Can Surgical Masks Protect You from Getting the Flu?

Manal Mohammed

The flu virus is mainly spread by droplets expelled from the mouths and noses of infected people when they cough, sneeze or talk. These droplets can spread up to six feet away.

It may seem intuitive that if you wear a surgical mask you could stop the virus from getting into your lungs. And certainly that’s how most masks are marketed online. One flu surgical face mask even boasts: “Protect against the Deadly H1N1 swine flu that has killed many world wide and other bacteria and viruses in the air.”

The logic of wearing a surgical mask must surely be: if it works for surgeons, it must work for me. The problem is, the mask isn’t intended to protect the surgeon. It’s intended to stop droplets from the surgeon’s mouth or nose getting into the patient’s wound and causing sepsis.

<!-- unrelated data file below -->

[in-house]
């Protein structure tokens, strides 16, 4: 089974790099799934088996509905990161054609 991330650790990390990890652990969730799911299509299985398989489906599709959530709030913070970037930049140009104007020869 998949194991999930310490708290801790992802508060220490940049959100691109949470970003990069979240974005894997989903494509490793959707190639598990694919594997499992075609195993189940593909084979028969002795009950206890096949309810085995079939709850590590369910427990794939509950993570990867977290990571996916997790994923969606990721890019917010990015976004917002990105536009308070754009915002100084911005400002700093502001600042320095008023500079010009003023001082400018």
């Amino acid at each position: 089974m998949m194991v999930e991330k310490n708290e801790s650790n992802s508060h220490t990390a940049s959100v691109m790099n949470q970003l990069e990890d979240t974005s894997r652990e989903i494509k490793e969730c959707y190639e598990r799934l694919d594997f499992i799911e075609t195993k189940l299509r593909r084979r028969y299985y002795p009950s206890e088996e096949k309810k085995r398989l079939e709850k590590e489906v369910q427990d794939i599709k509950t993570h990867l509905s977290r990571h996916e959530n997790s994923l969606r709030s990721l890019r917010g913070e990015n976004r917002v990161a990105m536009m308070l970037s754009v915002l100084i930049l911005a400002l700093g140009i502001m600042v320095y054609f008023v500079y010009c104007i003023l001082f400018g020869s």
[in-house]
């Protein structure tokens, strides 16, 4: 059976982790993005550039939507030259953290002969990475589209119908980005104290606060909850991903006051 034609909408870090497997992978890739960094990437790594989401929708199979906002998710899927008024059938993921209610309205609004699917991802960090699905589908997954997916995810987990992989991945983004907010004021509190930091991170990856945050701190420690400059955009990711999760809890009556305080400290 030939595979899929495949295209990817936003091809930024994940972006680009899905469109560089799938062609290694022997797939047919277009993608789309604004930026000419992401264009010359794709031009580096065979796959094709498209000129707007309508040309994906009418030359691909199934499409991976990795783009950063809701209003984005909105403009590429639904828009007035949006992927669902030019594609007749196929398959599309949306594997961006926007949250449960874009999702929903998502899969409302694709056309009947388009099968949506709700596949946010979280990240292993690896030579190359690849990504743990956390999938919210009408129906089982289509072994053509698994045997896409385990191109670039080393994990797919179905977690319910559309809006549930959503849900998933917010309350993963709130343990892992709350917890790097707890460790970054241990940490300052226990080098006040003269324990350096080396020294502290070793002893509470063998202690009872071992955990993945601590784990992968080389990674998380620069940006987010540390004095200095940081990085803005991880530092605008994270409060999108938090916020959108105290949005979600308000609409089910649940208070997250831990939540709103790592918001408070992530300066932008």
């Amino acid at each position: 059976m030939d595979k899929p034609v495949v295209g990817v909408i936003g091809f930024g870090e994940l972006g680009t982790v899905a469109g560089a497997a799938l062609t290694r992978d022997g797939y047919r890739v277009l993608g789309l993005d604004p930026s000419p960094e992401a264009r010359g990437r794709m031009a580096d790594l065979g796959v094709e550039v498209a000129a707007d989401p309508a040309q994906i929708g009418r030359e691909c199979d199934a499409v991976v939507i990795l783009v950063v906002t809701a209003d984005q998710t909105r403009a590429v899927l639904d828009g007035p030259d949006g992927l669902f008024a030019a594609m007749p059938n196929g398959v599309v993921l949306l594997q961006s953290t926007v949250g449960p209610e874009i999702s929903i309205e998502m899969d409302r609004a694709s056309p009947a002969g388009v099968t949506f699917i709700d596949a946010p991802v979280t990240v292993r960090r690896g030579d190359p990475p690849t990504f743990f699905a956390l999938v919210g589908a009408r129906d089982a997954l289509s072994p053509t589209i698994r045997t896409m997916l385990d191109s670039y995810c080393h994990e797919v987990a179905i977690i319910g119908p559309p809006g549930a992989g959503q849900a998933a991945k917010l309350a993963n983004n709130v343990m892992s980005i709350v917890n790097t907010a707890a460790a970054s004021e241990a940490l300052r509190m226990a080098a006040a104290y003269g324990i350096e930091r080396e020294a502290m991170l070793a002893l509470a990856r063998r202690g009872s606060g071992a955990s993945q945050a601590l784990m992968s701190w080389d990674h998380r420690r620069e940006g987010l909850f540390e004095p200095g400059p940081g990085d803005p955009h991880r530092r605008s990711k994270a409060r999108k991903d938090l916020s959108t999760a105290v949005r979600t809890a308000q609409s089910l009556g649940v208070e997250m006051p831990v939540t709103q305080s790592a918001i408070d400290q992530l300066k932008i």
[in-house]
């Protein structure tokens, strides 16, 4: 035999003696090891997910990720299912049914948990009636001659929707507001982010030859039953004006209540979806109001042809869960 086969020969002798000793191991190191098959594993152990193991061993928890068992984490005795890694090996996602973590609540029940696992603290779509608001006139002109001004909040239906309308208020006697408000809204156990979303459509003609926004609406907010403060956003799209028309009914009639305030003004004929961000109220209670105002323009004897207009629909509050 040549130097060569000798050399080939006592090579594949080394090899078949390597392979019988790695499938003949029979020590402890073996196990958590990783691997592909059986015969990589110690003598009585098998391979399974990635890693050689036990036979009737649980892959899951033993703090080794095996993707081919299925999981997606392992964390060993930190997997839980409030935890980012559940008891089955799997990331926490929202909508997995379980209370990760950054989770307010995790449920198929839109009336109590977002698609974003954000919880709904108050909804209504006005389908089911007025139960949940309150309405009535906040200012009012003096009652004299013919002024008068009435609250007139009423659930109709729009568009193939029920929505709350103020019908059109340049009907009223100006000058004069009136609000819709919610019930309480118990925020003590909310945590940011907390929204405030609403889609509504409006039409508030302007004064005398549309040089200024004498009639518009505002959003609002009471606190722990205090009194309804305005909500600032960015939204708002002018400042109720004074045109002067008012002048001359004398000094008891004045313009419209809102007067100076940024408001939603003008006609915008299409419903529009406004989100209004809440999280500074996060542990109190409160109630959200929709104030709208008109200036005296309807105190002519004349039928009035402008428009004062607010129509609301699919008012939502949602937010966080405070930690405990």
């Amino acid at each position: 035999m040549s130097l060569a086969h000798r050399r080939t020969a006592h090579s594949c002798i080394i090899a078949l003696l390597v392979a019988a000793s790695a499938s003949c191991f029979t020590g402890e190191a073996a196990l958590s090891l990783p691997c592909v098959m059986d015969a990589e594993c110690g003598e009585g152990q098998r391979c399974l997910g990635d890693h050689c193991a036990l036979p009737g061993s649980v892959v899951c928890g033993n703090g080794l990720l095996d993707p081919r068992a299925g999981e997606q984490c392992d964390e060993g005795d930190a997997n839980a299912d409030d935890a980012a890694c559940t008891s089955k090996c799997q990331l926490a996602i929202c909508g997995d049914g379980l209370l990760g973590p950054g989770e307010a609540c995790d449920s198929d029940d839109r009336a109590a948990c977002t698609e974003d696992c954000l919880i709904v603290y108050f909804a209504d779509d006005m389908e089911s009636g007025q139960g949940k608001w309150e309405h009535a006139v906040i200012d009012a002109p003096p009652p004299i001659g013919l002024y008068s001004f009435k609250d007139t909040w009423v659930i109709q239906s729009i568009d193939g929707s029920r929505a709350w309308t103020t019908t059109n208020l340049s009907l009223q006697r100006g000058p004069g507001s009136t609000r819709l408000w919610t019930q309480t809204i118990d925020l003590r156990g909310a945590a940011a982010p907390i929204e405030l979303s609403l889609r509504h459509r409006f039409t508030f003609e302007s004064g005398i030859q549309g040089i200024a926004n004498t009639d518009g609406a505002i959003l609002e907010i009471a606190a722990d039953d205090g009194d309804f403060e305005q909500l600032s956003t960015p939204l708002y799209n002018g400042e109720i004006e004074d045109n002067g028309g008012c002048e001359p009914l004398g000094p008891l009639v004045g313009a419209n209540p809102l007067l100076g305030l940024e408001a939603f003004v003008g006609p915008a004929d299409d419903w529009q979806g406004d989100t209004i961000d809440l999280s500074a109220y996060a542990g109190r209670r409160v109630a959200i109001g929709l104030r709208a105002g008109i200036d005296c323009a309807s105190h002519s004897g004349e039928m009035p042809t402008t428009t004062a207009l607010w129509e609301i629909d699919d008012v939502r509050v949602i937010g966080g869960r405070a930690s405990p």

… Basically, there is no strong evidence to support well people wearing surgical masks in public … The best thing you can do to stop getting the flu is to regularly wash your hands, and try to avoid touching your face.

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